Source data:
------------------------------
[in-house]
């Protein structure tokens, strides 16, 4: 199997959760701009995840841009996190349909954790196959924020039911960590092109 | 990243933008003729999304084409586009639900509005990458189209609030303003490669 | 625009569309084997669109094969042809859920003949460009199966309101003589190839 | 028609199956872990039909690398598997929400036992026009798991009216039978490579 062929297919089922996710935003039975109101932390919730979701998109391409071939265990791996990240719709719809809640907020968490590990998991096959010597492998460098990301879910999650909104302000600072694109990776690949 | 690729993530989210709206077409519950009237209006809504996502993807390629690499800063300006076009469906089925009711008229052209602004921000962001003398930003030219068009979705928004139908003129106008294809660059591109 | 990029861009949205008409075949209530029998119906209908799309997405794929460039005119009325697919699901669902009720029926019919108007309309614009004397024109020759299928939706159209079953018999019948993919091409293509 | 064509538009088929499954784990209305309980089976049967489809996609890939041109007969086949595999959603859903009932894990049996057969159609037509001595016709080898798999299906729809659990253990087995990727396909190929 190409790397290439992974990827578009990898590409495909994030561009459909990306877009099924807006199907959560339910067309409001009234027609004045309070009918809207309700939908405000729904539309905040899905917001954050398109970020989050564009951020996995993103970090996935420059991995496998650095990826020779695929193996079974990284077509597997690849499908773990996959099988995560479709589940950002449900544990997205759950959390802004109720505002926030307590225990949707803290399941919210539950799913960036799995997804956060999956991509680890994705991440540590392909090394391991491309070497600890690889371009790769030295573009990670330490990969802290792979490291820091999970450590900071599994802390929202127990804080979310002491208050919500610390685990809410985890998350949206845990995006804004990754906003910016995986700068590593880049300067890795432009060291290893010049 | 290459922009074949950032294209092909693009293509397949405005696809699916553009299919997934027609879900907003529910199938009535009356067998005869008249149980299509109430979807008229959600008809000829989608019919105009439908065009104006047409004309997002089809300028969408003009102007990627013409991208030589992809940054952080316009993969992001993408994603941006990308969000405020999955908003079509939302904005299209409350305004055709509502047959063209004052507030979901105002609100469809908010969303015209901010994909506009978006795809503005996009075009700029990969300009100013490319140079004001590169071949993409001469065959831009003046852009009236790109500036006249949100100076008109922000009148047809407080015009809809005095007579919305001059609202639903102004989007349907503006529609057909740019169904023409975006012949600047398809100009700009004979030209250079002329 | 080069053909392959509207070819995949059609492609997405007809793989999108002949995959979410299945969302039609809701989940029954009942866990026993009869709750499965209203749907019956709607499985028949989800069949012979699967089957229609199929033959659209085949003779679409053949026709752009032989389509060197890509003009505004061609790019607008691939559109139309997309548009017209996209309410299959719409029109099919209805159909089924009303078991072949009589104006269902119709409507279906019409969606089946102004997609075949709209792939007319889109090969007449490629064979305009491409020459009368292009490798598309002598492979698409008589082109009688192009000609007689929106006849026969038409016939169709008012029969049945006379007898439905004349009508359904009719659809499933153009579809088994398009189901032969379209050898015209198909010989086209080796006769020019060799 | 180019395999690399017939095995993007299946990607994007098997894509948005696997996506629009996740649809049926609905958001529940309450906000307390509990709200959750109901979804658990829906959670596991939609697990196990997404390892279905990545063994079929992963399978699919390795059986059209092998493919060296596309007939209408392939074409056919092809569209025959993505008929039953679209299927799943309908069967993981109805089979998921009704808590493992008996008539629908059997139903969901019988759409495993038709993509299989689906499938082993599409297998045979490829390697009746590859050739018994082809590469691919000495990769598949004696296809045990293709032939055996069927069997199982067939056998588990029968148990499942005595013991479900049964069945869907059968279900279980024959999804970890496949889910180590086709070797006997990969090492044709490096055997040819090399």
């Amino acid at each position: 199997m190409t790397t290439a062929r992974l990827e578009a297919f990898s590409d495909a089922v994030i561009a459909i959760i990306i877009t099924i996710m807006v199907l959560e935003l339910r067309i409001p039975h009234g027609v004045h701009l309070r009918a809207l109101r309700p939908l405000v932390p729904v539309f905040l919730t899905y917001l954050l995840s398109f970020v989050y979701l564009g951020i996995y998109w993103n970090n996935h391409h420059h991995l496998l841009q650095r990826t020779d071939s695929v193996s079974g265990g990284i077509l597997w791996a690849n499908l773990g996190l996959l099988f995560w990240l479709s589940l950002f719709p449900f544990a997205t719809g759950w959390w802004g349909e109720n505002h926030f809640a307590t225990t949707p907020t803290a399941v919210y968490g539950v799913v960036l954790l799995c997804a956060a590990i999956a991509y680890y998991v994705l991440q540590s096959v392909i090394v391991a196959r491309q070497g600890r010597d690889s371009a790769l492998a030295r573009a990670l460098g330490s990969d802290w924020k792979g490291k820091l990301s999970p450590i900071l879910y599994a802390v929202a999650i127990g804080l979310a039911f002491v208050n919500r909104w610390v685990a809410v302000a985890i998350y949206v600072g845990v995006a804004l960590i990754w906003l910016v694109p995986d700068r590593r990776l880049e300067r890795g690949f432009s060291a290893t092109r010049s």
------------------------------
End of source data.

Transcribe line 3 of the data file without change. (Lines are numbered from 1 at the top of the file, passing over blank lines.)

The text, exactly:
């Amino acid at each position: 199997m190409t790397t290439a062929r992974l990827e578009a297919f990898s590409d495909a089922v994030i561009a459909i959760i990306i877009t099924i996710m807006v199907l959560e935003l339910r067309i409001p039975h009234g027609v004045h701009l309070r009918a809207l109101r309700p939908l405000v932390p729904v539309f905040l919730t899905y917001l954050l995840s398109f970020v989050y979701l564009g951020i996995y998109w993103n970090n996935h391409h420059h991995l496998l841009q650095r990826t020779d071939s695929v193996s079974g265990g990284i077509l597997w791996a690849n499908l773990g996190l996959l099988f995560w990240l479709s589940l950002f719709p449900f544990a997205t719809g759950w959390w802004g349909e109720n505002h926030f809640a307590t225990t949707p907020t803290a399941v919210y968490g539950v799913v960036l954790l799995c997804a956060a590990i999956a991509y680890y998991v994705l991440q540590s096959v392909i090394v391991a196959r491309q070497g600890r010597d690889s371009a790769l492998a030295r573009a990670l460098g330490s990969d802290w924020k792979g490291k820091l990301s999970p450590i900071l879910y599994a802390v929202a999650i127990g804080l979310a039911f002491v208050n919500r909104w610390v685990a809410v302000a985890i998350y949206v600072g845990v995006a804004l960590i990754w906003l910016v694109p995986d700068r590593r990776l880049e300067r890795g690949f432009s060291a290893t092109r010049s």